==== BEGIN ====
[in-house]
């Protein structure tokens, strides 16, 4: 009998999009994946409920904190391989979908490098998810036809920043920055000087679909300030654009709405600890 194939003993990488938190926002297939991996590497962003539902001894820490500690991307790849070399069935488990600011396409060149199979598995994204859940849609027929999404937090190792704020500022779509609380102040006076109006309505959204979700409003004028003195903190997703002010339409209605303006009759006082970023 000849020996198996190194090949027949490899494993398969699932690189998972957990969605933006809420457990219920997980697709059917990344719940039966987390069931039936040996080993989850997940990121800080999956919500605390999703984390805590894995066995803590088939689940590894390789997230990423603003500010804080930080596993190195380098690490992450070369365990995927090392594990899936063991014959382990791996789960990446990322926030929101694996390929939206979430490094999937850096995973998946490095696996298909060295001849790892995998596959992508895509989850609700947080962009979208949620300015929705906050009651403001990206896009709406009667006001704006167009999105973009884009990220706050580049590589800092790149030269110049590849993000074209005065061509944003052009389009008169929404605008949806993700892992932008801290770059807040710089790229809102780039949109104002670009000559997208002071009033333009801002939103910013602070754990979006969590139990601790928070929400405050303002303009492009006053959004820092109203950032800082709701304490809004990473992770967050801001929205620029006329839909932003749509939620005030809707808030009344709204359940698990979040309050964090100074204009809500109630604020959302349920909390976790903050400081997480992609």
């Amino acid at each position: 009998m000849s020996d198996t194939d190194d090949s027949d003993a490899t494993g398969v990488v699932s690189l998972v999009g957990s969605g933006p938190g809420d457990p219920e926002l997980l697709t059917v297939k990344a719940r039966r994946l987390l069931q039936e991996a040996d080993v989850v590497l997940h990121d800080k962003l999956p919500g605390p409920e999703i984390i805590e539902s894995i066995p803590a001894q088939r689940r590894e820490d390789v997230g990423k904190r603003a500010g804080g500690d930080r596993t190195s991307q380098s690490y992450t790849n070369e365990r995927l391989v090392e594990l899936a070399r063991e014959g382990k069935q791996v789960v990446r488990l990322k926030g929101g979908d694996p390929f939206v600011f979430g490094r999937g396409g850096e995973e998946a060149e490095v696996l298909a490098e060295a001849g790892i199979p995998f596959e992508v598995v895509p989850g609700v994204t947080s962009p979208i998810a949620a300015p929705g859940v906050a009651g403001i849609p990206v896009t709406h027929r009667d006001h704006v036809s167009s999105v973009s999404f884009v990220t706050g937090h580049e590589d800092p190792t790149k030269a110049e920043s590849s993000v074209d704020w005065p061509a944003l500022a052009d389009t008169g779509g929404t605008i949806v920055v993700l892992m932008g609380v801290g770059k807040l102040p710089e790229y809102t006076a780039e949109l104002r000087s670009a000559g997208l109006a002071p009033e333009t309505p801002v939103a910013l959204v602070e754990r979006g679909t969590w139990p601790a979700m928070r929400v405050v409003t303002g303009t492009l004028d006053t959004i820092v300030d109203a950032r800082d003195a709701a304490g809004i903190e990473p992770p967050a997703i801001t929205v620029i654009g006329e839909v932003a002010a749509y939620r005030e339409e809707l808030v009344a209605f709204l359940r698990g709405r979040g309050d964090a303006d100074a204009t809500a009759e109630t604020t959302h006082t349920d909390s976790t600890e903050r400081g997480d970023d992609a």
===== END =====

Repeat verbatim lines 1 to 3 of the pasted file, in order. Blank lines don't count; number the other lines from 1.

[in-house]
């Protein structure tokens, strides 16, 4: 009998999009994946409920904190391989979908490098998810036809920043920055000087679909300030654009709405600890 194939003993990488938190926002297939991996590497962003539902001894820490500690991307790849070399069935488990600011396409060149199979598995994204859940849609027929999404937090190792704020500022779509609380102040006076109006309505959204979700409003004028003195903190997703002010339409209605303006009759006082970023 000849020996198996190194090949027949490899494993398969699932690189998972957990969605933006809420457990219920997980697709059917990344719940039966987390069931039936040996080993989850997940990121800080999956919500605390999703984390805590894995066995803590088939689940590894390789997230990423603003500010804080930080596993190195380098690490992450070369365990995927090392594990899936063991014959382990791996789960990446990322926030929101694996390929939206979430490094999937850096995973998946490095696996298909060295001849790892995998596959992508895509989850609700947080962009979208949620300015929705906050009651403001990206896009709406009667006001704006167009999105973009884009990220706050580049590589800092790149030269110049590849993000074209005065061509944003052009389009008169929404605008949806993700892992932008801290770059807040710089790229809102780039949109104002670009000559997208002071009033333009801002939103910013602070754990979006969590139990601790928070929400405050303002303009492009006053959004820092109203950032800082709701304490809004990473992770967050801001929205620029006329839909932003749509939620005030809707808030009344709204359940698990979040309050964090100074204009809500109630604020959302349920909390976790903050400081997480992609």
């Amino acid at each position: 009998m000849s020996d198996t194939d190194d090949s027949d003993a490899t494993g398969v990488v699932s690189l998972v999009g957990s969605g933006p938190g809420d457990p219920e926002l997980l697709t059917v297939k990344a719940r039966r994946l987390l069931q039936e991996a040996d080993v989850v590497l997940h990121d800080k962003l999956p919500g605390p409920e999703i984390i805590e539902s894995i066995p803590a001894q088939r689940r590894e820490d390789v997230g990423k904190r603003a500010g804080g500690d930080r596993t190195s991307q380098s690490y992450t790849n070369e365990r995927l391989v090392e594990l899936a070399r063991e014959g382990k069935q791996v789960v990446r488990l990322k926030g929101g979908d694996p390929f939206v600011f979430g490094r999937g396409g850096e995973e998946a060149e490095v696996l298909a490098e060295a001849g790892i199979p995998f596959e992508v598995v895509p989850g609700v994204t947080s962009p979208i998810a949620a300015p929705g859940v906050a009651g403001i849609p990206v896009t709406h027929r009667d006001h704006v036809s167009s999105v973009s999404f884009v990220t706050g937090h580049e590589d800092p190792t790149k030269a110049e920043s590849s993000v074209d704020w005065p061509a944003l500022a052009d389009t008169g779509g929404t605008i949806v920055v993700l892992m932008g609380v801290g770059k807040l102040p710089e790229y809102t006076a780039e949109l104002r000087s670009a000559g997208l109006a002071p009033e333009t309505p801002v939103a910013l959204v602070e754990r979006g679909t969590w139990p601790a979700m928070r929400v405050v409003t303002g303009t492009l004028d006053t959004i820092v300030d109203a950032r800082d003195a709701a304490g809004i903190e990473p992770p967050a997703i801001t929205v620029i654009g006329e839909v932003a002010a749509y939620r005030e339409e809707l808030v009344a209605f709204l359940r698990g709405r979040g309050d964090a303006d100074a204009t809500a009759e109630t604020t959302h006082t349920d909390s976790t600890e903050r400081g997480d970023d992609a």